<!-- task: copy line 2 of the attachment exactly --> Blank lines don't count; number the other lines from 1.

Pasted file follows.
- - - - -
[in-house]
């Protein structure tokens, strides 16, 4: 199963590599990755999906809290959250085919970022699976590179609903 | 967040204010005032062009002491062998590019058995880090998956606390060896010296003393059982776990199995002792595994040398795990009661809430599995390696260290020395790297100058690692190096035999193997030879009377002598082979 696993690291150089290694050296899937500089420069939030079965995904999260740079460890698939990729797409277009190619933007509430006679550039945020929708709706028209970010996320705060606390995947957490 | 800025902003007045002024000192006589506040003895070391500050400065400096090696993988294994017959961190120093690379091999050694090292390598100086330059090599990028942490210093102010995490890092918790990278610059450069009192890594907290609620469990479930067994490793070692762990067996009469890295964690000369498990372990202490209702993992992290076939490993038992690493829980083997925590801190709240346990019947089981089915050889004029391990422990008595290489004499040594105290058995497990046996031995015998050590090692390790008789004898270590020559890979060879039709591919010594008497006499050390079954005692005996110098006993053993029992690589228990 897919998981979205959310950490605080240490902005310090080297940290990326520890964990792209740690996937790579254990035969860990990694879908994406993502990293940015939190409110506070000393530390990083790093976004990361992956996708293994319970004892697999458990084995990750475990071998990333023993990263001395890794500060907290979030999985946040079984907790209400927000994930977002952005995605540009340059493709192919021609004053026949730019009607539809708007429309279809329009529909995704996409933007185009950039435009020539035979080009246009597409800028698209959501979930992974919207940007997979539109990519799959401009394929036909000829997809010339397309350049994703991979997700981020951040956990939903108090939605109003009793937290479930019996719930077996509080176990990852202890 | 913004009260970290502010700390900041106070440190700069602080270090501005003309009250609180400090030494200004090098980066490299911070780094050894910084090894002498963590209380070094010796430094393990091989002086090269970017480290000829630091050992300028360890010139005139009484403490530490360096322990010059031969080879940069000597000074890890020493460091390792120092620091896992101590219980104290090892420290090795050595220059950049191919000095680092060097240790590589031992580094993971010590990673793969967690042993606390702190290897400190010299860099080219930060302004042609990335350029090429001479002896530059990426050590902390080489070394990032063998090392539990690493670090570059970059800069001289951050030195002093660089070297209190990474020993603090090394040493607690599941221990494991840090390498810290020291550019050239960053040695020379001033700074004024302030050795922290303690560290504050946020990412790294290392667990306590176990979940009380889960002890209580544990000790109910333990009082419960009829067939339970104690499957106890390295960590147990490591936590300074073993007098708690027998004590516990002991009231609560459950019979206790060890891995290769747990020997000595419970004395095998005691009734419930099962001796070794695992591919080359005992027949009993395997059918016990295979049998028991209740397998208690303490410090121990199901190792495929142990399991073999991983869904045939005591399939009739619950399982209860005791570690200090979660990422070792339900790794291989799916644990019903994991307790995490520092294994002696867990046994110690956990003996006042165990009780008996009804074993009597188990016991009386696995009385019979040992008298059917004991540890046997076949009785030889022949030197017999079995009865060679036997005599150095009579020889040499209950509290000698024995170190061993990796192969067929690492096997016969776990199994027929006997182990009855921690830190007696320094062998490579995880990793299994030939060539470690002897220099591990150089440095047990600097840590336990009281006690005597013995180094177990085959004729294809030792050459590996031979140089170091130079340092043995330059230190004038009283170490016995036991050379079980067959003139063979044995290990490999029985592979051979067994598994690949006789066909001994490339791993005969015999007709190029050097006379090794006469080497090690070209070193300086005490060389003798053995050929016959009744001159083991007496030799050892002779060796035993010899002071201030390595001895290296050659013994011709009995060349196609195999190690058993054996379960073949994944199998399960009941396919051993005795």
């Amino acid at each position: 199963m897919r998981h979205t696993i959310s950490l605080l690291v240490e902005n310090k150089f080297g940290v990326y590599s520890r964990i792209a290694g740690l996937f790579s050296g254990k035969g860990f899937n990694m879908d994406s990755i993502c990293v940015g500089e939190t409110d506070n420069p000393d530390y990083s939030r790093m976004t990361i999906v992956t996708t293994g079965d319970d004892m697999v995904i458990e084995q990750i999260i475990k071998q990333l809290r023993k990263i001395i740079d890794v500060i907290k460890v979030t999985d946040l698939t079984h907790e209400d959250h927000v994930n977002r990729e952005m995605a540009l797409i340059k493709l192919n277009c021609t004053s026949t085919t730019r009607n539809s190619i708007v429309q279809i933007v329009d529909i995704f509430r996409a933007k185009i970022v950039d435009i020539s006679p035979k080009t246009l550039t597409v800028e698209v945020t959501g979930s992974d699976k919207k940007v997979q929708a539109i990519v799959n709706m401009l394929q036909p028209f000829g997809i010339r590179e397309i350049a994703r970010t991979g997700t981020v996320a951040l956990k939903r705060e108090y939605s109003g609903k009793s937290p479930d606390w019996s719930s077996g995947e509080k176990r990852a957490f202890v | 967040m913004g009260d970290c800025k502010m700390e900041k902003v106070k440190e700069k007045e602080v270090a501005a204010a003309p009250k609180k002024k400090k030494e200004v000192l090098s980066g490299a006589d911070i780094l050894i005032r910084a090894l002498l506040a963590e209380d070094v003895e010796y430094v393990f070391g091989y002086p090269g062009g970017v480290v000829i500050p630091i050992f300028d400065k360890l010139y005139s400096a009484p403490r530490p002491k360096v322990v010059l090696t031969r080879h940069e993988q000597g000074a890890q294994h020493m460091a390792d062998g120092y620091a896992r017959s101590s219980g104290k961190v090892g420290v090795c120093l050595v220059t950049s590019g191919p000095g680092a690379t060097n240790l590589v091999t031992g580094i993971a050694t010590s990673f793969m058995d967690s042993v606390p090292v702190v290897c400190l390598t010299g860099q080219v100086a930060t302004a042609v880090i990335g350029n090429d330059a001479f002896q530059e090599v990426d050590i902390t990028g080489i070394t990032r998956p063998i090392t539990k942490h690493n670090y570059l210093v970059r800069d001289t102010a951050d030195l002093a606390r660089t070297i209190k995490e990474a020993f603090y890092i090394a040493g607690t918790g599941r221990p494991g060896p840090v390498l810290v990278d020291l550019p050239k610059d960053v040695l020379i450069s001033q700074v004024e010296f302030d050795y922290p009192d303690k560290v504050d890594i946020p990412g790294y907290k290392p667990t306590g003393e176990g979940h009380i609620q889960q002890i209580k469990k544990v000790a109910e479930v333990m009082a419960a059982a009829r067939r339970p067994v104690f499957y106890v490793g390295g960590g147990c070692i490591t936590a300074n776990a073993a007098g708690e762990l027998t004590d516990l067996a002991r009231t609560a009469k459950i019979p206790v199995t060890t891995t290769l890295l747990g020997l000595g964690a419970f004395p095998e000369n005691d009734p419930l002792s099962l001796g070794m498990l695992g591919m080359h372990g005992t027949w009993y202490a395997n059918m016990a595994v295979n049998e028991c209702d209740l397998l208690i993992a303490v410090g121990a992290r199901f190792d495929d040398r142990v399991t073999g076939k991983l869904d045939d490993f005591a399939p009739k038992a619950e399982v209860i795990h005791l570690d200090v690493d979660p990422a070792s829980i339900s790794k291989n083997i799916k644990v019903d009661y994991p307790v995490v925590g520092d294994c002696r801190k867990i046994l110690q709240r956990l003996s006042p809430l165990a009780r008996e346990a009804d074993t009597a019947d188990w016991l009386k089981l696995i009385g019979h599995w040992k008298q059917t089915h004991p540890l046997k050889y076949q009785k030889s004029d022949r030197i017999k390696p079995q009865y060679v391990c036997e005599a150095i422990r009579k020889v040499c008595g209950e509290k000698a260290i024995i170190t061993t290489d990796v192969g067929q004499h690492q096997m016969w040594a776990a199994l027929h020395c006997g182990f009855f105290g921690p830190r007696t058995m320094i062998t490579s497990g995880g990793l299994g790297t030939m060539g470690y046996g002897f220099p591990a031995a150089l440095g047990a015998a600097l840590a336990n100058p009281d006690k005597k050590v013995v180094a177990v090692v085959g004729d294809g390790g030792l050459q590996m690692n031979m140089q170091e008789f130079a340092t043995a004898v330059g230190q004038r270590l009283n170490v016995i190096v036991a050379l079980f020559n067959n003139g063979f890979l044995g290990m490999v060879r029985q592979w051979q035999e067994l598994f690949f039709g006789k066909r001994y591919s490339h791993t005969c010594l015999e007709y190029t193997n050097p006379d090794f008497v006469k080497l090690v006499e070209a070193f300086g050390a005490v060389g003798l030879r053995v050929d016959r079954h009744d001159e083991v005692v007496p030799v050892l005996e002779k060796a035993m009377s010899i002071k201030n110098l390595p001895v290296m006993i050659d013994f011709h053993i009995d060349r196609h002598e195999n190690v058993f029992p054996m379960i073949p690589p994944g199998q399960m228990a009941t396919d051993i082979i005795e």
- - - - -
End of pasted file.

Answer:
């Protein structure tokens, strides 16, 4: 199963590599990755999906809290959250085919970022699976590179609903 | 967040204010005032062009002491062998590019058995880090998956606390060896010296003393059982776990199995002792595994040398795990009661809430599995390696260290020395790297100058690692190096035999193997030879009377002598082979 696993690291150089290694050296899937500089420069939030079965995904999260740079460890698939990729797409277009190619933007509430006679550039945020929708709706028209970010996320705060606390995947957490 | 800025902003007045002024000192006589506040003895070391500050400065400096090696993988294994017959961190120093690379091999050694090292390598100086330059090599990028942490210093102010995490890092918790990278610059450069009192890594907290609620469990479930067994490793070692762990067996009469890295964690000369498990372990202490209702993992992290076939490993038992690493829980083997925590801190709240346990019947089981089915050889004029391990422990008595290489004499040594105290058995497990046996031995015998050590090692390790008789004898270590020559890979060879039709591919010594008497006499050390079954005692005996110098006993053993029992690589228990 897919998981979205959310950490605080240490902005310090080297940290990326520890964990792209740690996937790579254990035969860990990694879908994406993502990293940015939190409110506070000393530390990083790093976004990361992956996708293994319970004892697999458990084995990750475990071998990333023993990263001395890794500060907290979030999985946040079984907790209400927000994930977002952005995605540009340059493709192919021609004053026949730019009607539809708007429309279809329009529909995704996409933007185009950039435009020539035979080009246009597409800028698209959501979930992974919207940007997979539109990519799959401009394929036909000829997809010339397309350049994703991979997700981020951040956990939903108090939605109003009793937290479930019996719930077996509080176990990852202890 | 913004009260970290502010700390900041106070440190700069602080270090501005003309009250609180400090030494200004090098980066490299911070780094050894910084090894002498963590209380070094010796430094393990091989002086090269970017480290000829630091050992300028360890010139005139009484403490530490360096322990010059031969080879940069000597000074890890020493460091390792120092620091896992101590219980104290090892420290090795050595220059950049191919000095680092060097240790590589031992580094993971010590990673793969967690042993606390702190290897400190010299860099080219930060302004042609990335350029090429001479002896530059990426050590902390080489070394990032063998090392539990690493670090570059970059800069001289951050030195002093660089070297209190990474020993603090090394040493607690599941221990494991840090390498810290020291550019050239960053040695020379001033700074004024302030050795922290303690560290504050946020990412790294290392667990306590176990979940009380889960002890209580544990000790109910333990009082419960009829067939339970104690499957106890390295960590147990490591936590300074073993007098708690027998004590516990002991009231609560459950019979206790060890891995290769747990020997000595419970004395095998005691009734419930099962001796070794695992591919080359005992027949009993395997059918016990295979049998028991209740397998208690303490410090121990199901190792495929142990399991073999991983869904045939005591399939009739619950399982209860005791570690200090979660990422070792339900790794291989799916644990019903994991307790995490520092294994002696867990046994110690956990003996006042165990009780008996009804074993009597188990016991009386696995009385019979040992008298059917004991540890046997076949009785030889022949030197017999079995009865060679036997005599150095009579020889040499209950509290000698024995170190061993990796192969067929690492096997016969776990199994027929006997182990009855921690830190007696320094062998490579995880990793299994030939060539470690002897220099591990150089440095047990600097840590336990009281006690005597013995180094177990085959004729294809030792050459590996031979140089170091130079340092043995330059230190004038009283170490016995036991050379079980067959003139063979044995290990490999029985592979051979067994598994690949006789066909001994490339791993005969015999007709190029050097006379090794006469080497090690070209070193300086005490060389003798053995050929016959009744001159083991007496030799050892002779060796035993010899002071201030390595001895290296050659013994011709009995060349196609195999190690058993054996379960073949994944199998399960009941396919051993005795």